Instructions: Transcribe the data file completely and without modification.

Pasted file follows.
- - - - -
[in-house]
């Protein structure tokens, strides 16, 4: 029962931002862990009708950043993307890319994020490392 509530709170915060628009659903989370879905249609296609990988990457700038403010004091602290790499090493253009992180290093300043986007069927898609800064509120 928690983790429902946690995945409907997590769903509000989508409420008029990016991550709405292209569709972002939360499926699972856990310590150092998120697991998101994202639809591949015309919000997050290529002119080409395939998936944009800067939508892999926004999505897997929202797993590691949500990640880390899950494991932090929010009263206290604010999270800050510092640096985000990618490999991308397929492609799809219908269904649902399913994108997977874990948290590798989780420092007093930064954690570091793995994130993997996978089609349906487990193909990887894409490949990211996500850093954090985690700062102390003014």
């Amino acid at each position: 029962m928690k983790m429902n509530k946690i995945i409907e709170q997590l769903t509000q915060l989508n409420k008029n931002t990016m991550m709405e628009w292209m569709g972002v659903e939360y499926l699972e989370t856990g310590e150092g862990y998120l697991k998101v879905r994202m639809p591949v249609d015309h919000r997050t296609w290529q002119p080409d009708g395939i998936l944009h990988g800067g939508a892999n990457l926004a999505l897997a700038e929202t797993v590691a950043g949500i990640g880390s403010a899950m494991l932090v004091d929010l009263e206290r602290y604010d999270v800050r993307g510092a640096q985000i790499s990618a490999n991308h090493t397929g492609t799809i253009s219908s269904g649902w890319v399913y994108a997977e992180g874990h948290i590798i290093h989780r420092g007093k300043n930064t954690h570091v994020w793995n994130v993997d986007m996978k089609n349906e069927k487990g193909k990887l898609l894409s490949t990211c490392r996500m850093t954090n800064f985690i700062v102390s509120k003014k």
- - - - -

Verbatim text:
[in-house]
């Protein structure tokens, strides 16, 4: 029962931002862990009708950043993307890319994020490392 509530709170915060628009659903989370879905249609296609990988990457700038403010004091602290790499090493253009992180290093300043986007069927898609800064509120 928690983790429902946690995945409907997590769903509000989508409420008029990016991550709405292209569709972002939360499926699972856990310590150092998120697991998101994202639809591949015309919000997050290529002119080409395939998936944009800067939508892999926004999505897997929202797993590691949500990640880390899950494991932090929010009263206290604010999270800050510092640096985000990618490999991308397929492609799809219908269904649902399913994108997977874990948290590798989780420092007093930064954690570091793995994130993997996978089609349906487990193909990887894409490949990211996500850093954090985690700062102390003014």
């Amino acid at each position: 029962m928690k983790m429902n509530k946690i995945i409907e709170q997590l769903t509000q915060l989508n409420k008029n931002t990016m991550m709405e628009w292209m569709g972002v659903e939360y499926l699972e989370t856990g310590e150092g862990y998120l697991k998101v879905r994202m639809p591949v249609d015309h919000r997050t296609w290529q002119p080409d009708g395939i998936l944009h990988g800067g939508a892999n990457l926004a999505l897997a700038e929202t797993v590691a950043g949500i990640g880390s403010a899950m494991l932090v004091d929010l009263e206290r602290y604010d999270v800050r993307g510092a640096q985000i790499s990618a490999n991308h090493t397929g492609t799809i253009s219908s269904g649902w890319v399913y994108a997977e992180g874990h948290i590798i290093h989780r420092g007093k300043n930064t954690h570091v994020w793995n994130v993997d986007m996978k089609n349906e069927k487990g193909k990887l898609l894409s490949t990211c490392r996500m850093t954090n800064f985690i700062v102390s509120k003014k």